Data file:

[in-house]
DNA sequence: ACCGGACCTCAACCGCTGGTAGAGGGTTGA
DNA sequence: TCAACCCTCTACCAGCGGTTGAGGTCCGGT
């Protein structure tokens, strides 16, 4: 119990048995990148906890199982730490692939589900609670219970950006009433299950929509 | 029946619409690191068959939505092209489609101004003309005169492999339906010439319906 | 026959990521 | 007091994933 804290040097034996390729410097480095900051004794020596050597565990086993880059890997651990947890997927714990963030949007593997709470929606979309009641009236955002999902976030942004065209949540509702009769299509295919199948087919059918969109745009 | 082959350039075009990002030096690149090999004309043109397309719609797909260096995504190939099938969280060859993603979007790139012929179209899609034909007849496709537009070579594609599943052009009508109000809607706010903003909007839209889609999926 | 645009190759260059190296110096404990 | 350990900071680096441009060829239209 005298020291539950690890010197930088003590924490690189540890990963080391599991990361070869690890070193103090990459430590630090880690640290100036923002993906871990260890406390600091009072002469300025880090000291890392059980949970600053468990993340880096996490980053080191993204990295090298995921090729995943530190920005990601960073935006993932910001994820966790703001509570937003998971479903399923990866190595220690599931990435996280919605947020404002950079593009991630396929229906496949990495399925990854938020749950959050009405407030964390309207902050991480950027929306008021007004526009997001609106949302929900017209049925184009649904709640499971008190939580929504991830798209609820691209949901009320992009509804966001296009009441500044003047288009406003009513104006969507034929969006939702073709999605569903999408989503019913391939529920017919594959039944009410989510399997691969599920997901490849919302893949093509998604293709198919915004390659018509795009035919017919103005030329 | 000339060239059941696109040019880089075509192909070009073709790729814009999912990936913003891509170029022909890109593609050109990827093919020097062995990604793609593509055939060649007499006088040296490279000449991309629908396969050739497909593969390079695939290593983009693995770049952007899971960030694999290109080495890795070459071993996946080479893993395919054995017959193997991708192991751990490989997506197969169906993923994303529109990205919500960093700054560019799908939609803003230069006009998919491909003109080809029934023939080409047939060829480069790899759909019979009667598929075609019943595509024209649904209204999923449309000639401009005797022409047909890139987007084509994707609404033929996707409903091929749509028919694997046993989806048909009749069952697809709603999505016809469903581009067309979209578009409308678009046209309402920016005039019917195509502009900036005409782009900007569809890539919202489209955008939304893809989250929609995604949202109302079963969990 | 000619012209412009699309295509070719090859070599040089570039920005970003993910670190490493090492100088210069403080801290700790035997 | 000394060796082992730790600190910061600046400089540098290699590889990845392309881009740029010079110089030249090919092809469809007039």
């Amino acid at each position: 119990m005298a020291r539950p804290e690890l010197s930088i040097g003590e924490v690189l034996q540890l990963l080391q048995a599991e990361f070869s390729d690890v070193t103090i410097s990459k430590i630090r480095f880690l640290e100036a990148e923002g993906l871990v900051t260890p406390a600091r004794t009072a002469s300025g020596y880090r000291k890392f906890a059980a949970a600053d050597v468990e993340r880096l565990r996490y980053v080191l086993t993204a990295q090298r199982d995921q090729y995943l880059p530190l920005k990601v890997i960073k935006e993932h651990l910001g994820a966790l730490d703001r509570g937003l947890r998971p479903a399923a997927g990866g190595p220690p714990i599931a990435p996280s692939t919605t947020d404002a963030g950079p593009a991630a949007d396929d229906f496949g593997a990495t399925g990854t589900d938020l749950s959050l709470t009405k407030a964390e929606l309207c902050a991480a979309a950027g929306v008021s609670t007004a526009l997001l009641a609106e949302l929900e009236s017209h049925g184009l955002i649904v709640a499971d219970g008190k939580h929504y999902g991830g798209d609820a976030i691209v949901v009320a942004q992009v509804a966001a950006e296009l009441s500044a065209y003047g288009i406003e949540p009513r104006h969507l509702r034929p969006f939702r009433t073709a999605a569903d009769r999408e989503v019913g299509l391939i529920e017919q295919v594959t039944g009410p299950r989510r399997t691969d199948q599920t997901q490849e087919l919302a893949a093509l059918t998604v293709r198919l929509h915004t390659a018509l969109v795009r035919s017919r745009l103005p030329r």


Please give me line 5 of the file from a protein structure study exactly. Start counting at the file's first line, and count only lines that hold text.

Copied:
């Amino acid at each position: 119990m005298a020291r539950p804290e690890l010197s930088i040097g003590e924490v690189l034996q540890l990963l080391q048995a599991e990361f070869s390729d690890v070193t103090i410097s990459k430590i630090r480095f880690l640290e100036a990148e923002g993906l871990v900051t260890p406390a600091r004794t009072a002469s300025g020596y880090r000291k890392f906890a059980a949970a600053d050597v468990e993340r880096l565990r996490y980053v080191l086993t993204a990295q090298r199982d995921q090729y995943l880059p530190l920005k990601v890997i960073k935006e993932h651990l910001g994820a966790l730490d703001r509570g937003l947890r998971p479903a399923a997927g990866g190595p220690p714990i599931a990435p996280s692939t919605t947020d404002a963030g950079p593009a991630a949007d396929d229906f496949g593997a990495t399925g990854t589900d938020l749950s959050l709470t009405k407030a964390e929606l309207c902050a991480a979309a950027g929306v008021s609670t007004a526009l997001l009641a609106e949302l929900e009236s017209h049925g184009l955002i649904v709640a499971d219970g008190k939580h929504y999902g991830g798209d609820a976030i691209v949901v009320a942004q992009v509804a966001a950006e296009l009441s500044a065209y003047g288009i406003e949540p009513r104006h969507l509702r034929p969006f939702r009433t073709a999605a569903d009769r999408e989503v019913g299509l391939i529920e017919q295919v594959t039944g009410p299950r989510r399997t691969d199948q599920t997901q490849e087919l919302a893949a093509l059918t998604v293709r198919l929509h915004t390659a018509l969109v795009r035919s017919r745009l103005p030329r």